The Tribune - Spectrum


Sunday, December 30, 2001
Keeping fit

Drink two for joy, more for sorrow
B.K. Sharma

ALCOHOL seems to have influenced the health and behaviour of society from time immemorial. Poets have waxed eloquent on its exhilarating qualities and its romantic associations. Alcohol is generally considered the pivot of social interaction. It also plays havoc with the health and economic well-being of all strata of society. Although alcohols are a generic group of chemicals which include a number of substances but in general the word alcohol refers to ethyl alcohol, a colourless liquid which mixes well with water. Since antiquity it has been prepared by the fermentation of sugars and starches from various sources in the presence of yeast. In fact, the word alcohol has its origin in the Arabic language and was applied to all distillates and sublimates. When taken alone or with water, it is rapidly absorbed, partially from the food pipe and stomach but mostly from the small intestine. In fact, it is absorbed better when taken along with water and carbonate. It rapidly reaches the blood and is excreted in small amounts through the breath and urine. The main organ, however, which breaks down and excretes alcohol is the liver. It uses an enzyme which breaks it at a constant rate. It follows, therefore, that if taken in an amount which is more than can be broken down by the liver at that rate, the level will build up rapidly and produce some symptoms. In general, the liver can handle up to one small drink per hour. Legally 80 mg per 100 ml of blood makes a person unfit to drive. But it is well known that even at a level of 40 mg, judgement is impaired and this can interfere with activities like driving and working on a machine.

When doctors become patients
December 16, 2001
When bad posture becomes a pain in the neck
December 2, 2001
Some basics about the back
November 18, 2001
When overuse makes a boon a curse
November 4, 2001
Ways to minimise doctors’ errors
October 21, 2001
Trust is the basis of doctor-patient relationship
October 7, 2001
Whither the good old family doctor ?
September 23, 2001
Maintenance and mending of the heart
September 9, 2001
For the sake of your heart
August 26, 2001
The heart is a unique pump
August 12, 2001

Begin the day with a hearty breakfast
July 29, 2001

The trouble that is tuberculosis
July 15, 2001
Why people get infections in the hospital
July 1, 2001
Beat the heat before it beats you
June 3, 2001
Facing the ultimate reality of life
May 20, 2001
Bitter truths about ‘sweet killer’
May 6, 2001
How to cope with stress
April 22, 2001
All that stress can do
March 25, 2001

Why do people drink?

Some people desire relief from anxiety and dissipation of tension and for this they feel some sedation would help. These effects are, however, imaginary for the most part. They are not aware at that stage about its long-term implications. Drinking alcohol is a fairly complex and, to a great extent, a learned behaviour which generally occurs in a social setting. It is also modified by a person’s early training, and psychological needs. Peer pressure at a young age and social interaction later on also plays a role.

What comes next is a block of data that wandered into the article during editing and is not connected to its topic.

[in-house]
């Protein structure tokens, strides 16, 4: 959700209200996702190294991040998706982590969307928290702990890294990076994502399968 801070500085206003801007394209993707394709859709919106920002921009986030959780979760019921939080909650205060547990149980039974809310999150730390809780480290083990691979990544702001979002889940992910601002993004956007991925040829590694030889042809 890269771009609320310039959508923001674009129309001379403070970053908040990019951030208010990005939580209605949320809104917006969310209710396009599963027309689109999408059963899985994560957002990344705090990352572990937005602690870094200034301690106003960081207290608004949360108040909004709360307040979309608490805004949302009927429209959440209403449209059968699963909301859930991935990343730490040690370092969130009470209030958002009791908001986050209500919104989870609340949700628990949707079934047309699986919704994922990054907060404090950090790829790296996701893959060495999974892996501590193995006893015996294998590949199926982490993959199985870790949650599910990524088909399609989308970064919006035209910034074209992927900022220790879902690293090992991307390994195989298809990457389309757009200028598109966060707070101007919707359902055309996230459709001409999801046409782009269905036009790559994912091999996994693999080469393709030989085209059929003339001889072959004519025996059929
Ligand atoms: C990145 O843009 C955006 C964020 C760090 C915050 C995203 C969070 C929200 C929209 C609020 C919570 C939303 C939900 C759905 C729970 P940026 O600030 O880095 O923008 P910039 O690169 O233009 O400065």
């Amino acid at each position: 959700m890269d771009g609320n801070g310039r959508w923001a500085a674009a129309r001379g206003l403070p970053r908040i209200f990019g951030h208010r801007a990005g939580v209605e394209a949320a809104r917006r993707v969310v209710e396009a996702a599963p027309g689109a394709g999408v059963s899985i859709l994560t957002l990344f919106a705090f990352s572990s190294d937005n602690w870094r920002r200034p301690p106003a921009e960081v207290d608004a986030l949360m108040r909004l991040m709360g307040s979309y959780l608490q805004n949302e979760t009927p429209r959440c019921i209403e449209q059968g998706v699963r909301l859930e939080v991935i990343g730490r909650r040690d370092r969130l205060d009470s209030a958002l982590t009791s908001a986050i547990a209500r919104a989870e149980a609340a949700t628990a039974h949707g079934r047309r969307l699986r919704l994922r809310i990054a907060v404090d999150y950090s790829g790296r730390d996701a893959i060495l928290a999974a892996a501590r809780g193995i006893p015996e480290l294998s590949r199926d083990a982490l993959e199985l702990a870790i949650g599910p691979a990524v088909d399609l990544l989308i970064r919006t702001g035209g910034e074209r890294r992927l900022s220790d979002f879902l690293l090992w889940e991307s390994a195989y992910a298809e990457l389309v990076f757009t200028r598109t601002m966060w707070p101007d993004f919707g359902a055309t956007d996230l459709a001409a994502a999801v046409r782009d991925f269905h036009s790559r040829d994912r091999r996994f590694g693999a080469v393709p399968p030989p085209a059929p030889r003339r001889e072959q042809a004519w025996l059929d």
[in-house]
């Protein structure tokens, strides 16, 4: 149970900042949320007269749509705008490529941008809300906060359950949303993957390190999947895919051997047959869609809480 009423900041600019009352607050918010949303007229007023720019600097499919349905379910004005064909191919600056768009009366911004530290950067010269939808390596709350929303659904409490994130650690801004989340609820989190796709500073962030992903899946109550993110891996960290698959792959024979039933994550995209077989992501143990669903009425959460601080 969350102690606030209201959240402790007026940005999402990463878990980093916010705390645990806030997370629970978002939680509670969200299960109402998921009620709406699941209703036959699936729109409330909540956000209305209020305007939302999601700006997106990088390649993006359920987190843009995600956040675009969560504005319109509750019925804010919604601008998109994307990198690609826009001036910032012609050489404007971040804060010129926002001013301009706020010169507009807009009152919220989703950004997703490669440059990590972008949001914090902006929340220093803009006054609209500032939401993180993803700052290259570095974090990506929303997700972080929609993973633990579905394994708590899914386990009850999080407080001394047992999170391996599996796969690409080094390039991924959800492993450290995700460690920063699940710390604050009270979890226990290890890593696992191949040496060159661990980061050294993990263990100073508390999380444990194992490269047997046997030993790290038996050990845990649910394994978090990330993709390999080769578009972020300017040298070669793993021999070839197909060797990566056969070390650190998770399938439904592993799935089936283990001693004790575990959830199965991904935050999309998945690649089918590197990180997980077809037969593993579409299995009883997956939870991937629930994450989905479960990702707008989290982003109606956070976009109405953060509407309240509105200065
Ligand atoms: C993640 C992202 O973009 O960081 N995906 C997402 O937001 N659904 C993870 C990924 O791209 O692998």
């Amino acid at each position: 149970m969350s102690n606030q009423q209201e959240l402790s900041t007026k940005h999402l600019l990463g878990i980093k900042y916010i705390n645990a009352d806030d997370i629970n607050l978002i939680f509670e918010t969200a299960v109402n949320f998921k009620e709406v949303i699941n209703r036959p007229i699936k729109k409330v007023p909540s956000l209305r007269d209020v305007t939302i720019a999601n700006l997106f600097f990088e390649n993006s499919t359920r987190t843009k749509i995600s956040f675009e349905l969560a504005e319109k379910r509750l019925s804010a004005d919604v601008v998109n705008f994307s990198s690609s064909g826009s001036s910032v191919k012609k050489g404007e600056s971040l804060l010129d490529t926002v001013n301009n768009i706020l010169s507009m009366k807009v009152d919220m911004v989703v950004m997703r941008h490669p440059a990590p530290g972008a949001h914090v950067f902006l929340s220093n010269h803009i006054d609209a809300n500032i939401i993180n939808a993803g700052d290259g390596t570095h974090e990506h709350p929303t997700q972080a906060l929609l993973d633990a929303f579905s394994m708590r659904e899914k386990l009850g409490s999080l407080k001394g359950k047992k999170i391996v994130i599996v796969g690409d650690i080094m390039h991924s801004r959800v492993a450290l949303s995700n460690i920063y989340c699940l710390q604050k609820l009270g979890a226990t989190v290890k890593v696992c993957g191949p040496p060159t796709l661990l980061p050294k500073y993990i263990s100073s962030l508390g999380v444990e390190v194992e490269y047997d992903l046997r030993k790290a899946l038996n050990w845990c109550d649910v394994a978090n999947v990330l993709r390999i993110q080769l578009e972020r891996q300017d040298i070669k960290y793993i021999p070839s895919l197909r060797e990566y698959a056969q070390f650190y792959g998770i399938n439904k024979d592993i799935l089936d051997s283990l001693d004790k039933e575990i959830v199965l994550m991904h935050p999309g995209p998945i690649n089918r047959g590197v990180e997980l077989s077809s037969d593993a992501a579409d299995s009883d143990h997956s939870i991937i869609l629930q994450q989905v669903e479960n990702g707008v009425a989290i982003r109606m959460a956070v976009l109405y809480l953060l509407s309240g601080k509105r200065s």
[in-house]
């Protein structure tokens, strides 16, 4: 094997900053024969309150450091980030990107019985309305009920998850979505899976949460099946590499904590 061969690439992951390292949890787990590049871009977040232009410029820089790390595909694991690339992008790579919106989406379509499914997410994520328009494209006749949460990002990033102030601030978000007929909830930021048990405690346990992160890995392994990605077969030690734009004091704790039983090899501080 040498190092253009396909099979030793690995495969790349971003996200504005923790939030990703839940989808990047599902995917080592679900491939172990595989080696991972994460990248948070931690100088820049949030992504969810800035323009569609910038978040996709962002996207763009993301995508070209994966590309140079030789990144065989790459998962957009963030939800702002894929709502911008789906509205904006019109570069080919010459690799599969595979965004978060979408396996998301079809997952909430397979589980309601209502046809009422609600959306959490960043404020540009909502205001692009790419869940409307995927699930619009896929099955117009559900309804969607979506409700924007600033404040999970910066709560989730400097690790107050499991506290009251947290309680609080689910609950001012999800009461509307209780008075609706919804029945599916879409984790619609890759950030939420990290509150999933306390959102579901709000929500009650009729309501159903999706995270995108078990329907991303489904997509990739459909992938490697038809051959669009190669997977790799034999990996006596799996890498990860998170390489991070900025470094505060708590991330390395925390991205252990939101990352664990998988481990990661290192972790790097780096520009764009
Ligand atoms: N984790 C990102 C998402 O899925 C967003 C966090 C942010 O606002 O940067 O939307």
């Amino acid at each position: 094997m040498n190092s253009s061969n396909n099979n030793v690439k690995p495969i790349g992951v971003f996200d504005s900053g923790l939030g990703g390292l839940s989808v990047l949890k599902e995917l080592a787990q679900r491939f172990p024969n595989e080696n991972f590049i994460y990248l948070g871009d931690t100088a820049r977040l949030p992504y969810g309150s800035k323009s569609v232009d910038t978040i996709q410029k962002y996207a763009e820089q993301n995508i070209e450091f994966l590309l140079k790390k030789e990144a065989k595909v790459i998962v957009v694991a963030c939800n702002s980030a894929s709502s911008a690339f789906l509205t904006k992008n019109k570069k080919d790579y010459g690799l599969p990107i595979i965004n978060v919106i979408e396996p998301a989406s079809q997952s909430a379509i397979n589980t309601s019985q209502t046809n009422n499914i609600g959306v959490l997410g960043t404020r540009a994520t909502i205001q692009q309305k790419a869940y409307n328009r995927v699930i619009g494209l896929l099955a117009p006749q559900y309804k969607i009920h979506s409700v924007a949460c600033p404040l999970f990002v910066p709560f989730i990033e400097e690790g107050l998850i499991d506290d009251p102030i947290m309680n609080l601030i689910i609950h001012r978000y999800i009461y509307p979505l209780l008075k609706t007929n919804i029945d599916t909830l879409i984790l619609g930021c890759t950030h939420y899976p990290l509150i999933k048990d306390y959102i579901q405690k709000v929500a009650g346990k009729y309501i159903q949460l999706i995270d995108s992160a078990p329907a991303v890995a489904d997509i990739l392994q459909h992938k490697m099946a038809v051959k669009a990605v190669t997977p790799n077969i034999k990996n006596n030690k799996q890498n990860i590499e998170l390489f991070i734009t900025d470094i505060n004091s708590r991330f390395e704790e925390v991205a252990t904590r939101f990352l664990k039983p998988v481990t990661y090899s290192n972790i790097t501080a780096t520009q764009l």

The deleterious effects of alcohol are well-known and have been depicted in the literature, the Press, novels and movies. We will come to this later. First let me comment on relatively new knowledge about the effect of alcohol on health. I am referring to the beneficial effects of alcohol which have been noticed in the medical literature for over a decade now. This information has been brought out in the Press here and there and talked about in the social circle and parties and is also a source of many party jokes. It has been observed in many well-conducted epidemiological studies that alcohol can have beneficial effects on cardiovascular diseases like blood pressure, coronary heart disease, strokes and, in general, all cardiovascular complications. A long-term use of alcohol with a maximum of 1-2 drinks per day may decrease the risk of these complications. In a study in the USA, mortality was reduced by 30 per cent among individuals consuming this amount of alcohol as compared to non-drinkers with mortality lowest among those consuming one drink per day. This reduction of risk also applies to ischaemic brain strokes. In a recent paper in the New England Journal of Medicine risk factors for the development of diabetes mellitus among over 1 lakh nurses between the age of 30-35 years, it has been brought out that consumption of alcohol in the range of one to two drinks was indeed, associated with a lower risk of developing diabetes mellitus. Main risk factors were being overweight, lack of exercise and smoking. The explanation for the beneficial effect of small amounts of alcohol may be an increase in the high density lipoprotein cholosterol (HDL), small changes in mechanism of clotting of the blood and possibly the presence of anti-oxidants in the alcohol. The last factor was greatly played up by the producers of red wine who claimed that red wine is superior in that respect to other alcohols. But it seems that alcohol in any form has the same effect.